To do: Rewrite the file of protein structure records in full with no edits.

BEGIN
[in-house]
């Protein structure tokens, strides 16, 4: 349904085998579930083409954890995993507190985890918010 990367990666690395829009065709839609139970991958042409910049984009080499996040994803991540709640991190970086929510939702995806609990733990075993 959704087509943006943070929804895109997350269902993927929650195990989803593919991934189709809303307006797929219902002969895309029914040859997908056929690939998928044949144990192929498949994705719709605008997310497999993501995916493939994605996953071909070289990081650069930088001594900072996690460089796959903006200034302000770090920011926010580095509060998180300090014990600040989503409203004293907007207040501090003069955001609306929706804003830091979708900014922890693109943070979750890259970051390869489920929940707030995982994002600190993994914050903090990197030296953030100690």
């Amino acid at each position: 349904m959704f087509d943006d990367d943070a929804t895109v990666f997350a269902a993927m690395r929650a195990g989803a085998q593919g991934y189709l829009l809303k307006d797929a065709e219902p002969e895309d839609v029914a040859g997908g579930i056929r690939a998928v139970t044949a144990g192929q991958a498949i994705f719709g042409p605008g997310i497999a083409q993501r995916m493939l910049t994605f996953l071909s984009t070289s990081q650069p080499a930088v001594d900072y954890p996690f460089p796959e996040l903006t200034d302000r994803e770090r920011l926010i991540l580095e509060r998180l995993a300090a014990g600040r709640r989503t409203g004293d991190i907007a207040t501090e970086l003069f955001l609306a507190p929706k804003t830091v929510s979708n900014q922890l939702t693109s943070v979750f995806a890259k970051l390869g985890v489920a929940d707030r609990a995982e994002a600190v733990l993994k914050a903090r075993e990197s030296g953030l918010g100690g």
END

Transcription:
[in-house]
């Protein structure tokens, strides 16, 4: 349904085998579930083409954890995993507190985890918010 990367990666690395829009065709839609139970991958042409910049984009080499996040994803991540709640991190970086929510939702995806609990733990075993 959704087509943006943070929804895109997350269902993927929650195990989803593919991934189709809303307006797929219902002969895309029914040859997908056929690939998928044949144990192929498949994705719709605008997310497999993501995916493939994605996953071909070289990081650069930088001594900072996690460089796959903006200034302000770090920011926010580095509060998180300090014990600040989503409203004293907007207040501090003069955001609306929706804003830091979708900014922890693109943070979750890259970051390869489920929940707030995982994002600190993994914050903090990197030296953030100690």
């Amino acid at each position: 349904m959704f087509d943006d990367d943070a929804t895109v990666f997350a269902a993927m690395r929650a195990g989803a085998q593919g991934y189709l829009l809303k307006d797929a065709e219902p002969e895309d839609v029914a040859g997908g579930i056929r690939a998928v139970t044949a144990g192929q991958a498949i994705f719709g042409p605008g997310i497999a083409q993501r995916m493939l910049t994605f996953l071909s984009t070289s990081q650069p080499a930088v001594d900072y954890p996690f460089p796959e996040l903006t200034d302000r994803e770090r920011l926010i991540l580095e509060r998180l995993a300090a014990g600040r709640r989503t409203g004293d991190i907007a207040t501090e970086l003069f955001l609306a507190p929706k804003t830091v929510s979708n900014q922890l939702t693109s943070v979750f995806a890259k970051l390869g985890v489920a929940d707030r609990a995982e994002a600190v733990l993994k914050a903090r075993e990197s030296g953030l918010g100690g």